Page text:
Equestrian Jessica Springsteen Talks Riding Style and Prepping for the Olympics

Competing at the 2020 Olympic Games in Tokyo next week will be a first for equestrian Jessica Springsteen. The American athlete is currently ranked 14th on the international riding list, and she is set to compete in both the individual and team jumping categories (with her horse Don Juan van de Donkhoeve). “This has been my dream since I first started riding, so it all still feels surreal,” Springsteen tells Vogue. The 29-year-old will be the youngest of the four Team USA riders at the games, alongside McLain Ward, Laura Kraut, and Kent Farrington. “My teammates are riders I’ve looked up to throughout my career, as well as former Olympians, so I’m really looking forward to sharing this experience with them,” she says. “It’s always an honor to represent my country, and to be doing so at the games is something in which I take great pride.”

While it will be Springsteen’s first time competing at the Olympics, she is no newbie. Springsteen—who is the daughter of musicians Bruce Springsteen and Patti Scialfa—grew up riding at her family’s New Jersey farm, and she has also competed for the U.S. jumping team in many Nations Cup team competitions. (She has also been a part of the winning U.S. Jumping Team at the FEI Jumping Nations Cup Dublin in 2014 and the FEI Jumping Nations Cup USA in 2020.) Next week, however, she and Don Juan van de Donkhoeve will be judged on a more global scale, as they race at 15 miles per hour on a course that includes 12 to 14 obstacles (which can be more than five-feet tall!).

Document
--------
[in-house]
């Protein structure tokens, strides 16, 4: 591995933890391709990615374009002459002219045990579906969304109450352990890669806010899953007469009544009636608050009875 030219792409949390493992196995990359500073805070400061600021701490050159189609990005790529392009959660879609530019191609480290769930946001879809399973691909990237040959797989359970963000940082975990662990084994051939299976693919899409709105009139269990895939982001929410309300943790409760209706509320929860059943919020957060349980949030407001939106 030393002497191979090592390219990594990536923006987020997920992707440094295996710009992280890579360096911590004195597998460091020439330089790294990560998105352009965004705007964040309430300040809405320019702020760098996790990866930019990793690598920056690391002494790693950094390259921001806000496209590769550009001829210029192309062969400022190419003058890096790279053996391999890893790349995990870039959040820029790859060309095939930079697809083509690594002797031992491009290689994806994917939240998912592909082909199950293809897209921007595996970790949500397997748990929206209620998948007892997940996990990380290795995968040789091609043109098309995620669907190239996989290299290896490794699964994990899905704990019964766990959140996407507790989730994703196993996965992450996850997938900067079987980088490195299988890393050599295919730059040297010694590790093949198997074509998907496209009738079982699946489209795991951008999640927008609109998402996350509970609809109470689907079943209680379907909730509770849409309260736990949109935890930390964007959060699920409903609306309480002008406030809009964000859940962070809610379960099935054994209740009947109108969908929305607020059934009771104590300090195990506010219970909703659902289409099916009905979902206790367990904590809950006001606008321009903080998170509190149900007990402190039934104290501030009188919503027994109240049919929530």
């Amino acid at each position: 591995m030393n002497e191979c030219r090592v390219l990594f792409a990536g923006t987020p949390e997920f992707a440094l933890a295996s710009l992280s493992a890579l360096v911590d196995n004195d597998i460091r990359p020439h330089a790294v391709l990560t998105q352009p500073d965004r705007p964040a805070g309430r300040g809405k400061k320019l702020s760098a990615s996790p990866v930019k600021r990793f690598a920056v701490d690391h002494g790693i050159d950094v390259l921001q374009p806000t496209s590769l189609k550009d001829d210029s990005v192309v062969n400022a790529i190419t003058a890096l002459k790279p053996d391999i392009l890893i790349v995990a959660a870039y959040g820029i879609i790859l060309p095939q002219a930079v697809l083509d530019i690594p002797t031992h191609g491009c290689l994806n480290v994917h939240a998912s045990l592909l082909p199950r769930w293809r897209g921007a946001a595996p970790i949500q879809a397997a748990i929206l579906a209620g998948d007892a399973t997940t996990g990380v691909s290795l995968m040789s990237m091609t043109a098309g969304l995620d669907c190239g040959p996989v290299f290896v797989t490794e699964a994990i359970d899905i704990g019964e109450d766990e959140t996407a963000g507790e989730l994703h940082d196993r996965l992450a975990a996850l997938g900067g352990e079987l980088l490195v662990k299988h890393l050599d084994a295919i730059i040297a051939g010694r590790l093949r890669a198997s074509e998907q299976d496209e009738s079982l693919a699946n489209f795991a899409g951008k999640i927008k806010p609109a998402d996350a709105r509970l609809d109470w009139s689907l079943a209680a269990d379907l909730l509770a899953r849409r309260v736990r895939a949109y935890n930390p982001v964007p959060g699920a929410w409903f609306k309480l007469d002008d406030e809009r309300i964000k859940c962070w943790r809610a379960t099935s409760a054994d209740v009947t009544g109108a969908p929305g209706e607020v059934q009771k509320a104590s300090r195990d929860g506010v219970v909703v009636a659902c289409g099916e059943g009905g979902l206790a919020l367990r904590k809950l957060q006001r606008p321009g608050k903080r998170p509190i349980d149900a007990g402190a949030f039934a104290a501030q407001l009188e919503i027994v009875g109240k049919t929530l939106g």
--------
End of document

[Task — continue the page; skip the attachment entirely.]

Prepping for such a Herculean event has been no simple feat for the athlete. In addition to many rigorous workouts—Springsteen focuses on strengthening her legs and core, which are integral to riding—the athlete says the lead-up to the Olympics has been all about consistency and practice. “The best way to keep yourself sharp and to stay in shape for show jumping is to constantly ride,” Springsteen says. “Normally, when we go to a competition, we bring multiple horses, so that we are able to stay in a good routine. At the Games, we only bring one horse, so I tried to ride as much as I could before I left in order to keep myself feeling strong when I got to Tokyo.” 

As a result, even her horse required extensive training ahead of the competition. “Don is a really talented horse, and we have formed a solid partnership over the past two years,” says Springsteen. “If there’s a weak point I might think we have, we will practice it at home, but mainly I’m just exercising him to get him in peak condition. He has a lot of energy, so I work towards getting him as relaxed as possible, so he’s focused and we’re in sync when we compete.”